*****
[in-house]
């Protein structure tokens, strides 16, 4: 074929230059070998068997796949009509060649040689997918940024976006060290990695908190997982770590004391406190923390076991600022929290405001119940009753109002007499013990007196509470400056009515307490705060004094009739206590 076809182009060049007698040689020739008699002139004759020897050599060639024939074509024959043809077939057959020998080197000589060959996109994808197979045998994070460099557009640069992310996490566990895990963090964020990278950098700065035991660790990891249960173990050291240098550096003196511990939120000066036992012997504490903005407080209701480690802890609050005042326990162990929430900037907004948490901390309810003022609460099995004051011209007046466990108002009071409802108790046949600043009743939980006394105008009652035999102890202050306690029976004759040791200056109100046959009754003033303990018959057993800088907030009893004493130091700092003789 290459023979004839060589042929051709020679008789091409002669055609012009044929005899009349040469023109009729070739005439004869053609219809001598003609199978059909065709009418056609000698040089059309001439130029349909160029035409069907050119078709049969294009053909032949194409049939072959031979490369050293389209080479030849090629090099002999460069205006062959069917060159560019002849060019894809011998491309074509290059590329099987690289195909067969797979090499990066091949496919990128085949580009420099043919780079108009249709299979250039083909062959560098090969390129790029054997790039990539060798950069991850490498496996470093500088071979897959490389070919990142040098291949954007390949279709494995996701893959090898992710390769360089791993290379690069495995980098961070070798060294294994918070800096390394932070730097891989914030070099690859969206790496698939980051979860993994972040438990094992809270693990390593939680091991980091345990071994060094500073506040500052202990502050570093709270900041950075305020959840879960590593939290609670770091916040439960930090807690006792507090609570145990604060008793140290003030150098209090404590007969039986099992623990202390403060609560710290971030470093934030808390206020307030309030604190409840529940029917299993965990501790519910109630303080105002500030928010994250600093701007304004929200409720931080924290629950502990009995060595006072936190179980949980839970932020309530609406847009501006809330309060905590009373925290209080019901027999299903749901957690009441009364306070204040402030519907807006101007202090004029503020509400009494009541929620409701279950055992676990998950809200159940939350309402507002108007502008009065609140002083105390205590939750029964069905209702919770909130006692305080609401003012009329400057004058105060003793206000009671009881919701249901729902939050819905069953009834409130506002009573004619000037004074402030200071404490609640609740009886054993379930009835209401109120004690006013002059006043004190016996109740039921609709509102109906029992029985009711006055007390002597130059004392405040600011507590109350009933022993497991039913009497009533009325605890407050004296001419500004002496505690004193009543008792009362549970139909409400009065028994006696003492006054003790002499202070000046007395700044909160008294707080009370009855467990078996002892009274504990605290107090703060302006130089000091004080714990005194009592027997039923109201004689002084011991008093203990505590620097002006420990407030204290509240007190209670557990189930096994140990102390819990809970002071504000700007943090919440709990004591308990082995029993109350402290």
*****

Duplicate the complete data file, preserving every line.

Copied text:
[in-house]
């Protein structure tokens, strides 16, 4: 074929230059070998068997796949009509060649040689997918940024976006060290990695908190997982770590004391406190923390076991600022929290405001119940009753109002007499013990007196509470400056009515307490705060004094009739206590 076809182009060049007698040689020739008699002139004759020897050599060639024939074509024959043809077939057959020998080197000589060959996109994808197979045998994070460099557009640069992310996490566990895990963090964020990278950098700065035991660790990891249960173990050291240098550096003196511990939120000066036992012997504490903005407080209701480690802890609050005042326990162990929430900037907004948490901390309810003022609460099995004051011209007046466990108002009071409802108790046949600043009743939980006394105008009652035999102890202050306690029976004759040791200056109100046959009754003033303990018959057993800088907030009893004493130091700092003789 290459023979004839060589042929051709020679008789091409002669055609012009044929005899009349040469023109009729070739005439004869053609219809001598003609199978059909065709009418056609000698040089059309001439130029349909160029035409069907050119078709049969294009053909032949194409049939072959031979490369050293389209080479030849090629090099002999460069205006062959069917060159560019002849060019894809011998491309074509290059590329099987690289195909067969797979090499990066091949496919990128085949580009420099043919780079108009249709299979250039083909062959560098090969390129790029054997790039990539060798950069991850490498496996470093500088071979897959490389070919990142040098291949954007390949279709494995996701893959090898992710390769360089791993290379690069495995980098961070070798060294294994918070800096390394932070730097891989914030070099690859969206790496698939980051979860993994972040438990094992809270693990390593939680091991980091345990071994060094500073506040500052202990502050570093709270900041950075305020959840879960590593939290609670770091916040439960930090807690006792507090609570145990604060008793140290003030150098209090404590007969039986099992623990202390403060609560710290971030470093934030808390206020307030309030604190409840529940029917299993965990501790519910109630303080105002500030928010994250600093701007304004929200409720931080924290629950502990009995060595006072936190179980949980839970932020309530609406847009501006809330309060905590009373925290209080019901027999299903749901957690009441009364306070204040402030519907807006101007202090004029503020509400009494009541929620409701279950055992676990998950809200159940939350309402507002108007502008009065609140002083105390205590939750029964069905209702919770909130006692305080609401003012009329400057004058105060003793206000009671009881919701249901729902939050819905069953009834409130506002009573004619000037004074402030200071404490609640609740009886054993379930009835209401109120004690006013002059006043004190016996109740039921609709509102109906029992029985009711006055007390002597130059004392405040600011507590109350009933022993497991039913009497009533009325605890407050004296001419500004002496505690004193009543008792009362549970139909409400009065028994006696003492006054003790002499202070000046007395700044909160008294707080009370009855467990078996002892009274504990605290107090703060302006130089000091004080714990005194009592027997039923109201004689002084011991008093203990505590620097002006420990407030204290509240007190209670557990189930096994140990102390819990809970002071504000700007943090919440709990004591308990082995029993109350402290």